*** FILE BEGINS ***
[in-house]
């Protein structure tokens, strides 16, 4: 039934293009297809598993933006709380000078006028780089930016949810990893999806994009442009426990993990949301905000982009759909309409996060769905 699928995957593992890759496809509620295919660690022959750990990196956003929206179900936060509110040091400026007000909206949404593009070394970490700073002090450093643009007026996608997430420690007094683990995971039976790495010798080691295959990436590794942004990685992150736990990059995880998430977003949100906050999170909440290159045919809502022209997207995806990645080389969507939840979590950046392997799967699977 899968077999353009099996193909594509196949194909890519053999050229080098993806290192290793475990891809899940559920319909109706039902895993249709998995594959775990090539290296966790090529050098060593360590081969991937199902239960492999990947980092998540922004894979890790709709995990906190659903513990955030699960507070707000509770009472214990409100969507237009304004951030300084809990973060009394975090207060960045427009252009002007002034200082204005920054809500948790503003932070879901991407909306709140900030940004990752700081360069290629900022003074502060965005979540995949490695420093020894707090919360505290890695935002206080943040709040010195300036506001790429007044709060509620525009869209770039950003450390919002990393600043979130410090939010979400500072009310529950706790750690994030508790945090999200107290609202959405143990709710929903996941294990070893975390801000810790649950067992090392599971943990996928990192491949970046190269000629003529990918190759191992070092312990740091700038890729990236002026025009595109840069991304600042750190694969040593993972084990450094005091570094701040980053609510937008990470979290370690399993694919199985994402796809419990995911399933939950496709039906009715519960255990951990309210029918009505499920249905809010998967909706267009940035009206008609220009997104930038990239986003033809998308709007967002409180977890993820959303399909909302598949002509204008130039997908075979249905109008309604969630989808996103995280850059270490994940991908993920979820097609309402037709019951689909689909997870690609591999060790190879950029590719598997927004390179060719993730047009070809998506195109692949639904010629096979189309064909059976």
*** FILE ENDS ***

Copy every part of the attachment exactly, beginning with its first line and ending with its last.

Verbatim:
[in-house]
């Protein structure tokens, strides 16, 4: 039934293009297809598993933006709380000078006028780089930016949810990893999806994009442009426990993990949301905000982009759909309409996060769905 699928995957593992890759496809509620295919660690022959750990990196956003929206179900936060509110040091400026007000909206949404593009070394970490700073002090450093643009007026996608997430420690007094683990995971039976790495010798080691295959990436590794942004990685992150736990990059995880998430977003949100906050999170909440290159045919809502022209997207995806990645080389969507939840979590950046392997799967699977 899968077999353009099996193909594509196949194909890519053999050229080098993806290192290793475990891809899940559920319909109706039902895993249709998995594959775990090539290296966790090529050098060593360590081969991937199902239960492999990947980092998540922004894979890790709709995990906190659903513990955030699960507070707000509770009472214990409100969507237009304004951030300084809990973060009394975090207060960045427009252009002007002034200082204005920054809500948790503003932070879901991407909306709140900030940004990752700081360069290629900022003074502060965005979540995949490695420093020894707090919360505290890695935002206080943040709040010195300036506001790429007044709060509620525009869209770039950003450390919002990393600043979130410090939010979400500072009310529950706790750690994030508790945090999200107290609202959405143990709710929903996941294990070893975390801000810790649950067992090392599971943990996928990192491949970046190269000629003529990918190759191992070092312990740091700038890729990236002026025009595109840069991304600042750190694969040593993972084990450094005091570094701040980053609510937008990470979290370690399993694919199985994402796809419990995911399933939950496709039906009715519960255990951990309210029918009505499920249905809010998967909706267009940035009206008609220009997104930038990239986003033809998308709007967002409180977890993820959303399909909302598949002509204008130039997908075979249905109008309604969630989808996103995280850059270490994940991908993920979820097609309402037709019951689909689909997870690609591999060790190879950029590719598997927004390179060719993730047009070809998506195109692949639904010629096979189309064909059976």